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City of Dark Magic by Magnus Flyte

Sunday, January 6, 2013
Synopsis: Cosmically fast-paced and wildly imaginative, this debut novel is a perfect potion of magic and suspense

Once a city of enormous wealth and culture, Prague was home to emperors, alchemists, astronomers, and, as it’s whispered, hell portals. When music student Sarah Weston lands a summer job at Prague Castle cataloging Beethoven’s manuscripts, she has no idea how dangerous her life is about to become. Prague is a threshold, Sarah is warned, and it is steeped in blood.
     Soon after Sarah arrives, strange things begin to happen. She learns that her mentor, who was working at the castle, may not have committed suicide after all. Could his cryptic notes be warnings? As Sarah parses his clues about Beethoven’s “Immortal Beloved,” she manages to get arrested, to have tantric sex in a public fountain, and to discover a time-warping drug. She also catches the attention of a four-hundred-year-old dwarf, the handsome Prince Max, and a powerful U.S. senator with secrets she will do anything to hide.
     City of Dark Magic could be called a rom-com paranormal suspense novel—or it could simply be called one of the most entertaining novels of the year.

This book was a disappointment. I really, really wanted to love it. Prague just sounds like a city of Dark Magic and mystery and I was expecting an atmospheric tale of mystery and intrigue with a little romance. Instead the book felt like it was a mash-up of ideas and storylines that never quite came together. One thing that bothered me was the fact that it was largely a contemporary spy novel with one random element of supernatural phenomenon and I wish that it would have either gone full supernatural or stayed fully spy novel.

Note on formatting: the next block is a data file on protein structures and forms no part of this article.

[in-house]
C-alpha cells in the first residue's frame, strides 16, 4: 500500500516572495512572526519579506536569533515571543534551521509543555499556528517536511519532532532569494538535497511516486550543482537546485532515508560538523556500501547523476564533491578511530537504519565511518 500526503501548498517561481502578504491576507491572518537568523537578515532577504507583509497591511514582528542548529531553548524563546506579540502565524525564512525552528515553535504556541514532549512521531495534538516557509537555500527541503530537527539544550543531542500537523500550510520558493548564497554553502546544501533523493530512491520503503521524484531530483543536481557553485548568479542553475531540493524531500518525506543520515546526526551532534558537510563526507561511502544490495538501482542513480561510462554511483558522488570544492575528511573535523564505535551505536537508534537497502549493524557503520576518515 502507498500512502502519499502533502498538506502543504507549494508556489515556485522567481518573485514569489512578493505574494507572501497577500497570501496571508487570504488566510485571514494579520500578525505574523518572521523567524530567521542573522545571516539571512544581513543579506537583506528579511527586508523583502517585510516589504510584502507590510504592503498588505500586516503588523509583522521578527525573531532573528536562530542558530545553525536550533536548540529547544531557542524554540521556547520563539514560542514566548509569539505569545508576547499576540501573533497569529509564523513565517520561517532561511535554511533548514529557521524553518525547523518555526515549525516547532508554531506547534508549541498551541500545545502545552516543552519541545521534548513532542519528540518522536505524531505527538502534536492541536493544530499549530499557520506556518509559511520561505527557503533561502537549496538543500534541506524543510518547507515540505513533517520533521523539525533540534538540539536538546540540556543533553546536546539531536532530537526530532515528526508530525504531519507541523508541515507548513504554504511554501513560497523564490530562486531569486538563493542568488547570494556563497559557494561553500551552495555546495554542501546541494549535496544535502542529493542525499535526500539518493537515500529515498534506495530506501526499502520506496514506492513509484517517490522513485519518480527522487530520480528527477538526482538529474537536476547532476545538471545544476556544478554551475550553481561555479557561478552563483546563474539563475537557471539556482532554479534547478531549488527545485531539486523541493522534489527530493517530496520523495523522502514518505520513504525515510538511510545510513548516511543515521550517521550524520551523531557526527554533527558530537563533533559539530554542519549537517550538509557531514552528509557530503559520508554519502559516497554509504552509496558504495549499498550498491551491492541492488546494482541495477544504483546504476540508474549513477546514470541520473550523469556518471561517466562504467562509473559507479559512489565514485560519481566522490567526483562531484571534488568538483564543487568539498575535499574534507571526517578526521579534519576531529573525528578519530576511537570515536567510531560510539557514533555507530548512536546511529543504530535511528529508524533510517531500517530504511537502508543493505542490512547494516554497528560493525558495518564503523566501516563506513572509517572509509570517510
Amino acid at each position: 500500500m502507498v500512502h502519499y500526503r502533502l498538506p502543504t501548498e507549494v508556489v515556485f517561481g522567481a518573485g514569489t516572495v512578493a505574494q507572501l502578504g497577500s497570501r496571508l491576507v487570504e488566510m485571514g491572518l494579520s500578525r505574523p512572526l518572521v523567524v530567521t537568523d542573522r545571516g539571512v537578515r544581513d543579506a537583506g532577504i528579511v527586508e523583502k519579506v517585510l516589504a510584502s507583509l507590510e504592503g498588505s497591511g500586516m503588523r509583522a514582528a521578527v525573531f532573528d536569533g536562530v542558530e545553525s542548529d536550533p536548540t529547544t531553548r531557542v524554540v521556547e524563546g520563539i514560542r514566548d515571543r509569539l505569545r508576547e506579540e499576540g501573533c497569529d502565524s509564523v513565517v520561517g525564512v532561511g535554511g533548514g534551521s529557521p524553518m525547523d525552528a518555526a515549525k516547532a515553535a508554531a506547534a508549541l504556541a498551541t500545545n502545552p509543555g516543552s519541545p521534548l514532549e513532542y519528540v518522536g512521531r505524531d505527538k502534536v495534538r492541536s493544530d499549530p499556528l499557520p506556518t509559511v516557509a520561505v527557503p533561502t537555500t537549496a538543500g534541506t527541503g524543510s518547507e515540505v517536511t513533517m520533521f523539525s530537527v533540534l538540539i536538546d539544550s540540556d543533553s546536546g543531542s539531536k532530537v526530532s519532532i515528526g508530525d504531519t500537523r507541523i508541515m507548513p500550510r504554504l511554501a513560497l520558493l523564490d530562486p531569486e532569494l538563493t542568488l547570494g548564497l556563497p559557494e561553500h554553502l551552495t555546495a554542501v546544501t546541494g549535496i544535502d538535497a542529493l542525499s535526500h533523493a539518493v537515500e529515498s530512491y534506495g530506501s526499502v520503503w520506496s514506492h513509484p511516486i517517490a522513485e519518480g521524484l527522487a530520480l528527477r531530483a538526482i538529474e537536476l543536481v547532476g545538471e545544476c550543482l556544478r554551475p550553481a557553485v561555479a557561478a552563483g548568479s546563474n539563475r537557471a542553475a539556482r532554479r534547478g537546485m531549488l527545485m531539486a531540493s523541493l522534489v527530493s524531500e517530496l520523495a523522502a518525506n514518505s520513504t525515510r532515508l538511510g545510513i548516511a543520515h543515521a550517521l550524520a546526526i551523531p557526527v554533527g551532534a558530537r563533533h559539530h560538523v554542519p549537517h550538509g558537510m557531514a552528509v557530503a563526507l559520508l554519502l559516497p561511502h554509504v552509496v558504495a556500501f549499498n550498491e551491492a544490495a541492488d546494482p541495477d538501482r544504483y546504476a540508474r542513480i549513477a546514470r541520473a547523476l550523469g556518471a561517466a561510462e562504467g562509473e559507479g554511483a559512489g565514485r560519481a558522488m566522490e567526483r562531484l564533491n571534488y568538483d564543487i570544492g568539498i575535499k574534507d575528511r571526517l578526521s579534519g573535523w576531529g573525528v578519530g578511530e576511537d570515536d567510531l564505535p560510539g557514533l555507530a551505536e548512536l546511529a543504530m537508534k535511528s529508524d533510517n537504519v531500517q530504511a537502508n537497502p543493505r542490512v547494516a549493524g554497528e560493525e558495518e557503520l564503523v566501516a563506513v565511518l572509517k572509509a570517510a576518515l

The romance in the book fell flat it seemed as if the characters barely knew each other and the sex scenes appeared to show up randomly as if tossed in. I wanted to like Max and Sarah but I just did not feel connected or invested in them. The villainess was an interesting study and added some intrigue. The writing was well done and the descriptions of Prague were exceptional. This book had a lot of potential it just needed a little more focus.

Reviewed by: Jennifer

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